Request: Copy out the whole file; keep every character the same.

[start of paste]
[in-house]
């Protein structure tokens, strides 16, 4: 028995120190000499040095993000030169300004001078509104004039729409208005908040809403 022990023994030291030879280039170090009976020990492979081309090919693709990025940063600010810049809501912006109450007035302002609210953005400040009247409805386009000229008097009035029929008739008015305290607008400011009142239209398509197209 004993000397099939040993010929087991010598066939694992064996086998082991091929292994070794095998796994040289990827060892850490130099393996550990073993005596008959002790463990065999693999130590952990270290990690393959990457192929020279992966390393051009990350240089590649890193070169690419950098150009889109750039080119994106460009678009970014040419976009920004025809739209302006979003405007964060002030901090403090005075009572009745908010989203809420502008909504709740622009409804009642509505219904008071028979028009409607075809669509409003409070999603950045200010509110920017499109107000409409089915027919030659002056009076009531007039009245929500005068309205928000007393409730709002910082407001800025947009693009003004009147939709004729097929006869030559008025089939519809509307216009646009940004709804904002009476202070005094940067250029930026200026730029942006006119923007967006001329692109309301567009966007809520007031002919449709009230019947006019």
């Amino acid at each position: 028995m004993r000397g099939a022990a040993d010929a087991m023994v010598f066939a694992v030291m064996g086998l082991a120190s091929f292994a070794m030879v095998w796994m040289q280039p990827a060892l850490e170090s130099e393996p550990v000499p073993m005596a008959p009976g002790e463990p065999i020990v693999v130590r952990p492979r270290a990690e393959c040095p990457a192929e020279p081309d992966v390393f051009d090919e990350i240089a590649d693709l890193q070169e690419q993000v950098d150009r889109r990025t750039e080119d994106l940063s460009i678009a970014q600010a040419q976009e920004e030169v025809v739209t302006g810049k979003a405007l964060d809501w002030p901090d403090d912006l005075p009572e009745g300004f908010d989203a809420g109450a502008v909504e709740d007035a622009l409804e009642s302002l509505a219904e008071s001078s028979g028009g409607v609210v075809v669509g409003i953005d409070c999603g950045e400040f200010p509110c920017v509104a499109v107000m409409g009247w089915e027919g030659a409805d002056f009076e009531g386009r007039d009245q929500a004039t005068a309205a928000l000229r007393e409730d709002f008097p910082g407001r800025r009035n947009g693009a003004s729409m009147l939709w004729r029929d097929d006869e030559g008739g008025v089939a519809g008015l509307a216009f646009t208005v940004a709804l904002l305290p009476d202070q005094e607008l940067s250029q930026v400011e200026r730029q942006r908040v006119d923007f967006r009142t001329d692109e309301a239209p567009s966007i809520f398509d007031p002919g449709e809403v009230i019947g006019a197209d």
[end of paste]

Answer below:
[in-house]
């Protein structure tokens, strides 16, 4: 028995120190000499040095993000030169300004001078509104004039729409208005908040809403 022990023994030291030879280039170090009976020990492979081309090919693709990025940063600010810049809501912006109450007035302002609210953005400040009247409805386009000229008097009035029929008739008015305290607008400011009142239209398509197209 004993000397099939040993010929087991010598066939694992064996086998082991091929292994070794095998796994040289990827060892850490130099393996550990073993005596008959002790463990065999693999130590952990270290990690393959990457192929020279992966390393051009990350240089590649890193070169690419950098150009889109750039080119994106460009678009970014040419976009920004025809739209302006979003405007964060002030901090403090005075009572009745908010989203809420502008909504709740622009409804009642509505219904008071028979028009409607075809669509409003409070999603950045200010509110920017499109107000409409089915027919030659002056009076009531007039009245929500005068309205928000007393409730709002910082407001800025947009693009003004009147939709004729097929006869030559008025089939519809509307216009646009940004709804904002009476202070005094940067250029930026200026730029942006006119923007967006001329692109309301567009966007809520007031002919449709009230019947006019």
């Amino acid at each position: 028995m004993r000397g099939a022990a040993d010929a087991m023994v010598f066939a694992v030291m064996g086998l082991a120190s091929f292994a070794m030879v095998w796994m040289q280039p990827a060892l850490e170090s130099e393996p550990v000499p073993m005596a008959p009976g002790e463990p065999i020990v693999v130590r952990p492979r270290a990690e393959c040095p990457a192929e020279p081309d992966v390393f051009d090919e990350i240089a590649d693709l890193q070169e690419q993000v950098d150009r889109r990025t750039e080119d994106l940063s460009i678009a970014q600010a040419q976009e920004e030169v025809v739209t302006g810049k979003a405007l964060d809501w002030p901090d403090d912006l005075p009572e009745g300004f908010d989203a809420g109450a502008v909504e709740d007035a622009l409804e009642s302002l509505a219904e008071s001078s028979g028009g409607v609210v075809v669509g409003i953005d409070c999603g950045e400040f200010p509110c920017v509104a499109v107000m409409g009247w089915e027919g030659a409805d002056f009076e009531g386009r007039d009245q929500a004039t005068a309205a928000l000229r007393e409730d709002f008097p910082g407001r800025r009035n947009g693009a003004s729409m009147l939709w004729r029929d097929d006869e030559g008739g008025v089939a519809g008015l509307a216009f646009t208005v940004a709804l904002l305290p009476d202070q005094e607008l940067s250029q930026v400011e200026r730029q942006r908040v006119d923007f967006r009142t001329d692109e309301a239209p567009s966007i809520f398509d007031p002919g449709e809403v009230i019947g006019a197209d």